“What are you looking at?”
30 years of Madonna’s “Vogue”: Let your body move to the music
It’s always a surprise writing these ‘thirty years ago’ articles that 30 years really have passed since the release of those songs that many of us grew up with, particularly if you were in your teenage years, they had a profound influence on your growth and development. Well as we enter the 1990’s, another important and influential song has reached that milestone. “Vogue”. Madonna has always tried to be one step ahead of the competition (if there is any) and she really set the bar high when she released “Vogue” at the end of March.
Producer Shep Pettibone had reinvented her 1989 song “Express Yourself” from a run-of-the-mill album track into a slick, classy pop-dance smash that gave the Queen of Pop a huge hit. Now what was needed was an anthem. “Express Yourself” part two, but much more refined and understated. Not only was “Vogue” all of those things, it also threatened to start a whole new dance craze. The gay clubs of New York took to ‘vogueing’ with no problems at all. But would this spread with the same ease globally and commercially? At first listen, “Vogue” is a complicated song with two middle-eights, one that simply offers a short verse in a different key to the rest of the song, the other, a spoken ‘rap’ section that heightens the tension to the final chorus and its climax with the spoken statement: “Vogue!”.
The video was what most people stood up and noticed more than anything. This was where one could see ‘vogueing’ being enacted and one could learn from the moves how to ‘strike a pose’ oneself. Directed by David Fincher, who would later helm the films ‘Fight Club’ and ‘The Girl With The Dragon Tattoo’, it depicts staircases and decorations of the Art Deco period and is, naturally, shot in black and white. Madonna herself dresses and imitates many of the great names she later mentions in the ‘rap’ section that comes towards the end of the song as well as THAT top which exposes her breasts and nipples! This was a new, uber-confident Madonna striking out into the new decade. Gone was the frivolity of the “Virgin” years and the rawness of the “True Blue” era. Madonna was now promoting woman and womanhood to the masses, and maybe you failed to notice it as you gaze at the artwork and set pieces or perhaps attempting those complicated hand-face moves…? The video went on to win countless awards the world over and has been named the second greatest video on MTV’s 100 best.
In the ‘rap’ section itself, Madonna cleverly names (and rhymes) fifteen Hollywood actors and one baseball player, nine of whom were still alive at the time of its writing. Bette Davis had ‘left the stage’ in October 1989, five months before the song’s release, while Greta Garbo died just two weeks after the song hit number one. Lauren Bacall was last remaining survivor of this section before she died in August 2014. Just incase anyone needs reminding, it goes something like this:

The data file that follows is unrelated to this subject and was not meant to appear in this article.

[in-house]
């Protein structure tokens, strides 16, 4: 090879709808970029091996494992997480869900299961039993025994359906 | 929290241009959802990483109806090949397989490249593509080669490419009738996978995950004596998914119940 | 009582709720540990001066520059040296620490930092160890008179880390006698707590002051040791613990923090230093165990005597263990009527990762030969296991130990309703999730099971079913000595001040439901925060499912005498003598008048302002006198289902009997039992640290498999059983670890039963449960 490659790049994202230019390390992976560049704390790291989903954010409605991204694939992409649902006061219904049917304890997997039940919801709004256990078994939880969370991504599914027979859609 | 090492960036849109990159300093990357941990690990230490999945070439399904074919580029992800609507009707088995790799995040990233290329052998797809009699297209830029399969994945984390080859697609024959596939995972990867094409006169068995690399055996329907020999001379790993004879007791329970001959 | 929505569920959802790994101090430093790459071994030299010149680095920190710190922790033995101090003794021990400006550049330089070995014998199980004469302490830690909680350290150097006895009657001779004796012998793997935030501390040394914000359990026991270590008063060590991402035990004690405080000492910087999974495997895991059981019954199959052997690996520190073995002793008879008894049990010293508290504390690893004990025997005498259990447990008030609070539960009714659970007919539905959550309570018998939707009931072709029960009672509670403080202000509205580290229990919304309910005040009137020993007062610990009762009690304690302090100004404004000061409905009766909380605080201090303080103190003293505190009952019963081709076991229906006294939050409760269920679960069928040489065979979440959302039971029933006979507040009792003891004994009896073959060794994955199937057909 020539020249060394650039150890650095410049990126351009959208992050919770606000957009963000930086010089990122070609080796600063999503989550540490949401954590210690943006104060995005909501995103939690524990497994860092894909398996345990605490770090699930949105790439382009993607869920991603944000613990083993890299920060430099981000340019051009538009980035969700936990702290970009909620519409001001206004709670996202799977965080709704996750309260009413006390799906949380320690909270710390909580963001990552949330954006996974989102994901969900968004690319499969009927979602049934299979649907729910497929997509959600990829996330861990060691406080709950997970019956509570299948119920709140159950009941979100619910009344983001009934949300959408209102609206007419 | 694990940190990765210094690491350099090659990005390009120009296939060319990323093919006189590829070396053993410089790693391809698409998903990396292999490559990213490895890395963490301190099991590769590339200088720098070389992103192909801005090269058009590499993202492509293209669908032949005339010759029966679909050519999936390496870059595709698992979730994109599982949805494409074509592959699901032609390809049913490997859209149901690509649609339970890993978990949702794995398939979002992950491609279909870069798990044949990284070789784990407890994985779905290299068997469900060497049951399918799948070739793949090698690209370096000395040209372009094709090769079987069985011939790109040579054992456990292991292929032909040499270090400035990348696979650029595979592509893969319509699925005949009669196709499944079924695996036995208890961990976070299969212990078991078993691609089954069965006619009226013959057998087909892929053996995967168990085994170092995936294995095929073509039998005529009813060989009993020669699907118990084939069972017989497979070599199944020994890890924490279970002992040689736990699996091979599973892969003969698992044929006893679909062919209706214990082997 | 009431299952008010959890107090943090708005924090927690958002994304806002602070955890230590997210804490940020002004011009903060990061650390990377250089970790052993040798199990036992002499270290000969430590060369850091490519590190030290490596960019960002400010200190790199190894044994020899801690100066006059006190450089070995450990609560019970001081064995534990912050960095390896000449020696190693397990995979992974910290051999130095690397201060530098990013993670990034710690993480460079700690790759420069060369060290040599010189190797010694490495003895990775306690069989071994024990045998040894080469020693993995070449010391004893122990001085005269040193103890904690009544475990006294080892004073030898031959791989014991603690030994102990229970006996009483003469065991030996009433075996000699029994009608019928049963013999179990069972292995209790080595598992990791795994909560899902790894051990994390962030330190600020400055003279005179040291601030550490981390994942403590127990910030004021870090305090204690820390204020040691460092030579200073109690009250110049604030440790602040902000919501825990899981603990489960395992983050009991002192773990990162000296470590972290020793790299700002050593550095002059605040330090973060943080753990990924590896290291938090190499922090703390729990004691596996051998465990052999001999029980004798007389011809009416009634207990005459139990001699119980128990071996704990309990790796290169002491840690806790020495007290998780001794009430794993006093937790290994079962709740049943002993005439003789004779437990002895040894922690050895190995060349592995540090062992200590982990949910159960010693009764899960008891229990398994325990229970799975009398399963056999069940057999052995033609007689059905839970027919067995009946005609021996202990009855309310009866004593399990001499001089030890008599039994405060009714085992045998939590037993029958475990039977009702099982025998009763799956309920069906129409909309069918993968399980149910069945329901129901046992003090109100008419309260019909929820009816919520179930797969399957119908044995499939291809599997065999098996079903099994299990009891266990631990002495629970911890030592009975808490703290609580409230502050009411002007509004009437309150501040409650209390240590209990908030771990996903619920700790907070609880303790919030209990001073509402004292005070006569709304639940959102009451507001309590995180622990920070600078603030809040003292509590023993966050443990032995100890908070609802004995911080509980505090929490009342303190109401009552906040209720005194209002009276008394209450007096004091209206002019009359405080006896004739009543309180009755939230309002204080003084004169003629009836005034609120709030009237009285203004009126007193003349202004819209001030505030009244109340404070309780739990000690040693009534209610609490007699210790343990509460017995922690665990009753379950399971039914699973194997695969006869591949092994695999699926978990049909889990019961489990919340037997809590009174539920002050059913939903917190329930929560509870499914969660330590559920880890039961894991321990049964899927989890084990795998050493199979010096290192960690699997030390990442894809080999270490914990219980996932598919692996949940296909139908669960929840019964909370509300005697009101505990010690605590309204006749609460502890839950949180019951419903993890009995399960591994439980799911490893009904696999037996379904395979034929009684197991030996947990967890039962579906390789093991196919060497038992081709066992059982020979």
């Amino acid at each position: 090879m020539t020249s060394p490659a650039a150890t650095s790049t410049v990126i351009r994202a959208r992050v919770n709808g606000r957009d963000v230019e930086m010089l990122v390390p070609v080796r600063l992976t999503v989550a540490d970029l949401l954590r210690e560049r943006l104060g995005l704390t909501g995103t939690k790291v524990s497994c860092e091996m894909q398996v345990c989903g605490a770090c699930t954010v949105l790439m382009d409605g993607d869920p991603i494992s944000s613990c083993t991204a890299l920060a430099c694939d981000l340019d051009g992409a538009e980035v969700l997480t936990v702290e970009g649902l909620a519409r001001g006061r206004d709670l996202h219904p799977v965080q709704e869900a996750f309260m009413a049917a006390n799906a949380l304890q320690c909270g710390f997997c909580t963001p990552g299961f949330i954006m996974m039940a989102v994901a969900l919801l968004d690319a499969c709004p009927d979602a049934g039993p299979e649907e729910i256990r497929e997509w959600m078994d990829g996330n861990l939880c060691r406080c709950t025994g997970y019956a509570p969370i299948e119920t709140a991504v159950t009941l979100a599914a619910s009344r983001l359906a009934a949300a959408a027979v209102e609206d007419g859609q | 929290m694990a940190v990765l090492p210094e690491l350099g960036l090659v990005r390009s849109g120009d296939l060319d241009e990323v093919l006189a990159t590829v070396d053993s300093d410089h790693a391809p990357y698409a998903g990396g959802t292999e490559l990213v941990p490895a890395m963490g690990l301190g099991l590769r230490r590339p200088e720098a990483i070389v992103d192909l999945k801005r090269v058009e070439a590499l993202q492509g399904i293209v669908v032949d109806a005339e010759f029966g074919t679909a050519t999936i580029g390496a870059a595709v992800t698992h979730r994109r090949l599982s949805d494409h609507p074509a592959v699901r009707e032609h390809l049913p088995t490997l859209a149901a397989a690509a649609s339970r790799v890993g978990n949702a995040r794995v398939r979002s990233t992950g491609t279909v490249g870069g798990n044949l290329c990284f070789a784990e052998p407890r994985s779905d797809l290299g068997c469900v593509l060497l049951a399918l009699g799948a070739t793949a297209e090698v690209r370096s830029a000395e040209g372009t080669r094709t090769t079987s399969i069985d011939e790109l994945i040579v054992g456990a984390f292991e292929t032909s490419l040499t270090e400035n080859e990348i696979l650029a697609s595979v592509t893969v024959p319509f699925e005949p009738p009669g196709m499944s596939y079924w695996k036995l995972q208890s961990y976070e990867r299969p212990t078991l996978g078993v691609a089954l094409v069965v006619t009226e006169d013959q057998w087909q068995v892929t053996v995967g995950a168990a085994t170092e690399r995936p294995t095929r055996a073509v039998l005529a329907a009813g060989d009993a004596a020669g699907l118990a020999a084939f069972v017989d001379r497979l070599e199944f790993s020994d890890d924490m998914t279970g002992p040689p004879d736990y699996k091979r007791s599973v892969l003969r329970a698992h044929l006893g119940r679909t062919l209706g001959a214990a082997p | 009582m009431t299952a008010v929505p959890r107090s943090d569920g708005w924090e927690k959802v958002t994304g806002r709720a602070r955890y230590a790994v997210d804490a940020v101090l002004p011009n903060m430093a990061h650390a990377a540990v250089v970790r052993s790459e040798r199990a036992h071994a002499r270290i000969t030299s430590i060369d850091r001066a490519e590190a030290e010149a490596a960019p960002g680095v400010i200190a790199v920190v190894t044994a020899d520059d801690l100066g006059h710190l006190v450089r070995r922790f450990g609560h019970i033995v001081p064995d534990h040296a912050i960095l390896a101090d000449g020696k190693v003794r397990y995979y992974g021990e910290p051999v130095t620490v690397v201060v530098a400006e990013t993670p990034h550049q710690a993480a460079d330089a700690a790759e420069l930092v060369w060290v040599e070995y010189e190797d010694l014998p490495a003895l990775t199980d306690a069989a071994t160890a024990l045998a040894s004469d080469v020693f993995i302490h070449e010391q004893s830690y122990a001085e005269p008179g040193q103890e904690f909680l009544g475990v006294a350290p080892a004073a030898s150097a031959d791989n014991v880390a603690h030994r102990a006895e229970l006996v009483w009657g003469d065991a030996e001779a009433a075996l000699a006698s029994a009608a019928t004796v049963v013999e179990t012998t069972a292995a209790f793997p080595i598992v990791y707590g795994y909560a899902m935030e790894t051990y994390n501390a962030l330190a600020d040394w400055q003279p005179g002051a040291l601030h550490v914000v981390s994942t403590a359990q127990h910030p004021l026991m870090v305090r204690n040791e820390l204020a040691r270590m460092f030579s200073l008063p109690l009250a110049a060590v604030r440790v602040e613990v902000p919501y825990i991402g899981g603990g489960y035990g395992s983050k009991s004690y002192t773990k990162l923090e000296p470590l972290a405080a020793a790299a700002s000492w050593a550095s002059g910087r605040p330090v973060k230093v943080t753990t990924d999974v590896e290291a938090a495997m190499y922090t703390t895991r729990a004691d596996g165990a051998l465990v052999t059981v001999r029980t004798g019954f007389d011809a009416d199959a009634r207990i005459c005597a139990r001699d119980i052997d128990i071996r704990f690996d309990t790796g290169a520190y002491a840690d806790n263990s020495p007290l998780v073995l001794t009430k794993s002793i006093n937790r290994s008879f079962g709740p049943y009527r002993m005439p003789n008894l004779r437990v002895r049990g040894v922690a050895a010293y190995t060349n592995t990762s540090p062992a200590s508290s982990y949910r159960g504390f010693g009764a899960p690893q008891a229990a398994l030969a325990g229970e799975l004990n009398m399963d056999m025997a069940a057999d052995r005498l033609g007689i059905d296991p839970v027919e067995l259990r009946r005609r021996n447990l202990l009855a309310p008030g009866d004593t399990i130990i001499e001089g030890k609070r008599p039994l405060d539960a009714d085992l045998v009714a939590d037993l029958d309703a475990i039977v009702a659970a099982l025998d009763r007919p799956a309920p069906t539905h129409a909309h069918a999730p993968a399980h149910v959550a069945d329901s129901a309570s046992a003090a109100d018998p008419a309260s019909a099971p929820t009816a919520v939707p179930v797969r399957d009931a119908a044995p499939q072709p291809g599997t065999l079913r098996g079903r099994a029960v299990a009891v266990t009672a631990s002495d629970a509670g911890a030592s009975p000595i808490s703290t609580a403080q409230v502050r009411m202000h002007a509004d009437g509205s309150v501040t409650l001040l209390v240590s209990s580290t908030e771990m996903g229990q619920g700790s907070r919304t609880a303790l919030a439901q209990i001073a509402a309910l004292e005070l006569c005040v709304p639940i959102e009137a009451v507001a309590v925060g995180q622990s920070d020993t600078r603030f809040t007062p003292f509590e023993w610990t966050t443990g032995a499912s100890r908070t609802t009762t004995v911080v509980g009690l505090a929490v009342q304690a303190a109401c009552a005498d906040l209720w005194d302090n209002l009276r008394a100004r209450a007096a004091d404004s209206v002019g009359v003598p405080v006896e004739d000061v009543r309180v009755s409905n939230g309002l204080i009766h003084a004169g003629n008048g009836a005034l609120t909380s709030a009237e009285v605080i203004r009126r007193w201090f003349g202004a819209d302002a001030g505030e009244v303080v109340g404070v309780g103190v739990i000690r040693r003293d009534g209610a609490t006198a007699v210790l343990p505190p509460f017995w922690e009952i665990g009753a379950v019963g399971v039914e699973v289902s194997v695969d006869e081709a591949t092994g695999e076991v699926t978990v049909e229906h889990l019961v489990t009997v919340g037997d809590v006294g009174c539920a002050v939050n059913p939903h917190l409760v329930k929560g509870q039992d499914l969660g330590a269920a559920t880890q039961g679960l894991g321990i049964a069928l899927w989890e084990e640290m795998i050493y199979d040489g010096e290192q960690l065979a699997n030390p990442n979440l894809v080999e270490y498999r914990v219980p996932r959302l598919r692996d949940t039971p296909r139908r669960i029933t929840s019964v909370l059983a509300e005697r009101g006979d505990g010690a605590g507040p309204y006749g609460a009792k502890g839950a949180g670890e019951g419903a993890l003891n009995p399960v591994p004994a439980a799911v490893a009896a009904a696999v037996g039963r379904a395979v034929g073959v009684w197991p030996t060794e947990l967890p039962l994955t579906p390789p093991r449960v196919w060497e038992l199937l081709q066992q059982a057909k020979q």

“Greta Garbo and Monroe, Dietrich and DiMaggio
Marlon Brando, Jimmy Dean, on the cover of a magazine
Grace Kelly, Harlow, Jean, picture of a beauty queen
Gene Kelly, Fred Astaire, Ginger Rogers, dance on air.
They had style, they had grace, Rita Hayworth gave good face
Lauren, Katharine, Lana too, Bette Davis, we love you
Ladies with an attitude, fellas that were in the mood
Don’t just stand there, let’s get to it
Strike a pose, there’s nothing to it
“Vogue” was recorded for the soundtrack album for Madonna’s upcoming film ‘Dick Tracy’, in which she played Breathless Mahoney, opposite Warren Beatty as Dick himself. The soundtrack album, titled “I’m Breathless”, would also feature a further single, “Hanky Panky”. The film hardly set the box office alight, only just making slightly more than its $46m budget. Nevertheless, the soundtrack peaked at No.2 in both the UK and the US and has sold seven million copies worldwide. More successful was “Vogue’s” inclusion on Madonna’s first greatest hits album that came at the end of 1990. “The Immaculate Collection” became and remains one of the biggest selling albums in history. But that’s for another feature!
“Vogue” was a surefire smash and saw Madonna enter the 90’s with unsurpassed confidence. The song hit number one in more than thirty countries worldwide and has sold more than six million copies to date, two million of which come from the United States and more than 600,000 copies from the UK. “Vogue’s” legacy is, however, patchy. While ‘vogueing’ didn’t take off as expected long term, there’s no denying that the song and the video were of influence. Pettibone would work his magic again two years later, even referencing “Vogue”, for Madonna’s single “Deeper And Deeper” from the “Erotica” album, and in many ways, this forms part three of the trilogy of Madonna-Shep ‘immaculate’ productions.
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